- Quintuplet – five lenses
- Sextuplet – six lenses
Generally, the more lenses, the sharper the image will be, but also the more expensive the telescope will be (although this is not the only factor in determining the price).
They often also use extra-low dispersion glass in the lenses which improves imaging. This is abbreviated to ED in many model names.
They tend to have short focal lengths, making them great for wide-field captures of DSOs with high-resolution cameras.
This way of doing DSO imaging has become more popular in recent years as the price of high-resolution cameras has come done. Therefore, rather than needing a long focal length because of a low-resolution camera, you can capture a wider expanse of sky with a short focal length and crop the object you are targeting and still get a quality image.
This also makes capturing the image easier as the shorter focal length is more forgiving of tracking errors that may occur with your mount.
The reasons they have been so successfully used in the best deep sky images are:
- They are tailored for deep sky imaging, as described above
- They are relatively compact, with many models being extremely small, light and portable (although some are bigger)
- They are relatively cheap. Whilst some retail in the thousands of dollars, some high-quality budget models are available for around $500-$600
Newtonian Astrographs are a version of the classic reflector telescope tailored for astrophotography.
They typically have fairly large aperture and a fast focal ratio.
The advantages are that they have good astrophotography specifications at a relatively cheap price.
The main disadvantage is that they are fairly big and bulky.
Corrected Dall Kirkham (CDK)
A Corrected Dall Kirkham (CDK) telescope is a modified version of a Dall Kirkham telescope type specifically manufactured by Planewave.
These are premium telescopes that are highly optimized for astrophotography. They are very expensive (in the tens of thousands of dollars) and so are for very serious imagers and researchers.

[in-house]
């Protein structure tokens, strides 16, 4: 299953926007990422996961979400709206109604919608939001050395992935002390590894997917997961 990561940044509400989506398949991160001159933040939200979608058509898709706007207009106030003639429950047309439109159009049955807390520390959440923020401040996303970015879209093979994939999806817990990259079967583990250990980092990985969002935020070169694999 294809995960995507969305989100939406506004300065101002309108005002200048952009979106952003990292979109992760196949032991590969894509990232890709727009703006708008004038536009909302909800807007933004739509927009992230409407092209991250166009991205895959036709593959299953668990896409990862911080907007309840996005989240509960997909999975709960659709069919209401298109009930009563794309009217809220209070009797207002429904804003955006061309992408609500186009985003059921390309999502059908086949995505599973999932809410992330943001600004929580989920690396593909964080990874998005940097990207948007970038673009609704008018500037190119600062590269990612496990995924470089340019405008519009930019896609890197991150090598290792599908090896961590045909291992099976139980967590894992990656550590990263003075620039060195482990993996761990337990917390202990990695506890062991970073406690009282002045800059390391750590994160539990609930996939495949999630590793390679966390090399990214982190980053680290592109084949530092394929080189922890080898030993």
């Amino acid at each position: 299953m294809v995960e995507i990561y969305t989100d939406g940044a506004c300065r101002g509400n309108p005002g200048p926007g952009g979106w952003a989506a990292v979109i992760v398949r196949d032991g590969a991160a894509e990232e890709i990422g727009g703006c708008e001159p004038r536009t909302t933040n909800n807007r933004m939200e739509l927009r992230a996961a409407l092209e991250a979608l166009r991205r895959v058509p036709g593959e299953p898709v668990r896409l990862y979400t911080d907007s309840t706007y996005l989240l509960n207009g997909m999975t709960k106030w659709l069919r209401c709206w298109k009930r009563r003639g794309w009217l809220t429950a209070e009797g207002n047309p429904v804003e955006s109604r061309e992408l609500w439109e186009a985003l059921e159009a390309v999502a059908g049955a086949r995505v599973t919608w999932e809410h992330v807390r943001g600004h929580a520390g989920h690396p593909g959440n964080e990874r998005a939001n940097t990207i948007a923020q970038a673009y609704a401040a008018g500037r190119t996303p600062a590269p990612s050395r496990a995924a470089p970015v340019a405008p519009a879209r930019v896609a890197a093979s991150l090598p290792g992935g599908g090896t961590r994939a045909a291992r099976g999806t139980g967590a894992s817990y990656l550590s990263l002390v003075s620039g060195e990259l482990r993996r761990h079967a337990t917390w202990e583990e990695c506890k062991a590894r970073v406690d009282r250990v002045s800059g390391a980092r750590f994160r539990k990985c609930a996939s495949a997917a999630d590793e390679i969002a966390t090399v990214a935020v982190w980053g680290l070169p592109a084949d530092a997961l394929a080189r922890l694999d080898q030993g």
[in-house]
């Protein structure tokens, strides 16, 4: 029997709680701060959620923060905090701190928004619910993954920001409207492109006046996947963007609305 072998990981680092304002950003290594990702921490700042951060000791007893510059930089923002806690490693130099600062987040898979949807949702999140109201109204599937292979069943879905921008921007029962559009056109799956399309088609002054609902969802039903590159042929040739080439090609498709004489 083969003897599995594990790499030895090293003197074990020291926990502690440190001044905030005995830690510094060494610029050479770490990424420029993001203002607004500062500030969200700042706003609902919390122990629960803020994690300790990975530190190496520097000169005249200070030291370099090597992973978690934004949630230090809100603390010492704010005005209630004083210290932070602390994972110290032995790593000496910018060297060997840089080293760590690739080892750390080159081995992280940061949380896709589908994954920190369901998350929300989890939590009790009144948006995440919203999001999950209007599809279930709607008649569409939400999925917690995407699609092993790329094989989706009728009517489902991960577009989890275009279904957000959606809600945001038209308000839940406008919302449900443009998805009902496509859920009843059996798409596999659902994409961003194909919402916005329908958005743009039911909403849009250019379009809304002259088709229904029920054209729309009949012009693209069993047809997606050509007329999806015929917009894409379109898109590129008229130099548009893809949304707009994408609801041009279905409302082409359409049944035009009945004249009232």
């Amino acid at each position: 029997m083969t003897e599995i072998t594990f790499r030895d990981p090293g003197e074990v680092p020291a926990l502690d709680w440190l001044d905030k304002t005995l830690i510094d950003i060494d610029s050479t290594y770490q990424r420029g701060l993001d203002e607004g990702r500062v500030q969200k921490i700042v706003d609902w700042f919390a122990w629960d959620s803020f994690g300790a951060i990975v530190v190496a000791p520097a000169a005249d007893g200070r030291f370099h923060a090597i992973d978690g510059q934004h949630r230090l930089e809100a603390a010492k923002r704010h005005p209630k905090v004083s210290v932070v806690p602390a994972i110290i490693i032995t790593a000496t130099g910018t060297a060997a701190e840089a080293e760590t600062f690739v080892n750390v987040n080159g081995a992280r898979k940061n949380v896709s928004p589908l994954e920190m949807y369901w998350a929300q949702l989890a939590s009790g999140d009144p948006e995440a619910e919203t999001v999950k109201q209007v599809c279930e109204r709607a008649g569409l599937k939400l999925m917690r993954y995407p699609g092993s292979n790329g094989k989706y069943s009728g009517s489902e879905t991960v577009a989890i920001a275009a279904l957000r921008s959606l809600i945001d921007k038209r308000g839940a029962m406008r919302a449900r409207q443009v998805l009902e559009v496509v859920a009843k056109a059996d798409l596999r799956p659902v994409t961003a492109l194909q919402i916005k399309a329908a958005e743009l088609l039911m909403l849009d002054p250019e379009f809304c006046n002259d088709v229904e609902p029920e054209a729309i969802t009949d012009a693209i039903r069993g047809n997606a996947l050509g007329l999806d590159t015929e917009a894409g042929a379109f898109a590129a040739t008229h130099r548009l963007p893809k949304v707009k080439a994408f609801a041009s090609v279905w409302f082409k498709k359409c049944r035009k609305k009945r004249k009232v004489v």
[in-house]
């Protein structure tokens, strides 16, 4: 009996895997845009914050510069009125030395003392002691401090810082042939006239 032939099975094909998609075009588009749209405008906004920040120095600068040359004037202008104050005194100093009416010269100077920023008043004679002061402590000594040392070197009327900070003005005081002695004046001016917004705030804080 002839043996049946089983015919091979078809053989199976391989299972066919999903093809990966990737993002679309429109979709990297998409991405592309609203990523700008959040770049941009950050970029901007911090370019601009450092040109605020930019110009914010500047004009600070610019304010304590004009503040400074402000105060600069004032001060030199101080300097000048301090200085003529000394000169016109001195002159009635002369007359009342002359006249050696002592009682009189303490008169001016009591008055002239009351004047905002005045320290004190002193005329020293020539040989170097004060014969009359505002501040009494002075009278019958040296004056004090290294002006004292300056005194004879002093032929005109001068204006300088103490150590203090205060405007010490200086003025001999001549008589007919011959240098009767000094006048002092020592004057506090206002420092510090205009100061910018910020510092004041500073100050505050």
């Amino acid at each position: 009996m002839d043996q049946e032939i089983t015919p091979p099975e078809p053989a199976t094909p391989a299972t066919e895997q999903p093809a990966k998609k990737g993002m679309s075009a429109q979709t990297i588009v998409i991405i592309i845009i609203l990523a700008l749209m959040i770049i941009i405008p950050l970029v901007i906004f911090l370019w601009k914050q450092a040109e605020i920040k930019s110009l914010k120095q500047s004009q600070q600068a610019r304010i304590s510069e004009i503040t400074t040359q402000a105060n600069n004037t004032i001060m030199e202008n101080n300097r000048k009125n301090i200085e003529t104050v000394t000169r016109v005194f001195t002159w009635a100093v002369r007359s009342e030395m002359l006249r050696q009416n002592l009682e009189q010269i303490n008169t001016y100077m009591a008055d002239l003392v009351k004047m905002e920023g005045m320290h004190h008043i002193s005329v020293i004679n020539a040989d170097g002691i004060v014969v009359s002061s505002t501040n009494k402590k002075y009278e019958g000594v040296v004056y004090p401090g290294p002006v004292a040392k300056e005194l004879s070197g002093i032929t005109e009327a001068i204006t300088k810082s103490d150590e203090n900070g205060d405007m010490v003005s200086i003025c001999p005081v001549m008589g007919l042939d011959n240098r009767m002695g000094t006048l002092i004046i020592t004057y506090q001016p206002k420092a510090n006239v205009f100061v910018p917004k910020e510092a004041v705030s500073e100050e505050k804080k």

Ritchey-Chrétien (RC) telescopes are another premium deep sky telescope type that is used not only by enthusiastic astrophotographers but also in observatories and research institutions.
They are generally very expensive, although some smaller budget models that used the RC design do exist.
Schmidt-Cassegrains telescopes (SCT) are a type of compound/catadioptric telescope that are one of the most popular for regular astronomy and astrophotography enthusiasts.
They provide high aperture, with a (usually) long focal length in a compact body.
Celestron is the leading brand for SCTs and sells them as part of packages like the popular Nexstar SE range.
In addition, there are models like the Celestron EdgeHD range that are optimized for deep sky photography by correcting the coma that is inherent in SCTs and can be adapted to have much faster focal ratios.
The Riccardi-Honders (RH) is another premium, high-end telescope type.
The most prominent maker of RH telescopes today is the Italian manufacturer Officina Stellare.
Deep Space Telescope Manufacturers
Now can look at the most successfully used telescope brands for deep sky photography:
We see Takahashi in first place. They top the list because of the high-quality apochromatic refractors that they make.
In second is Planewave. They make and sell the premium CDKs being used so successfully.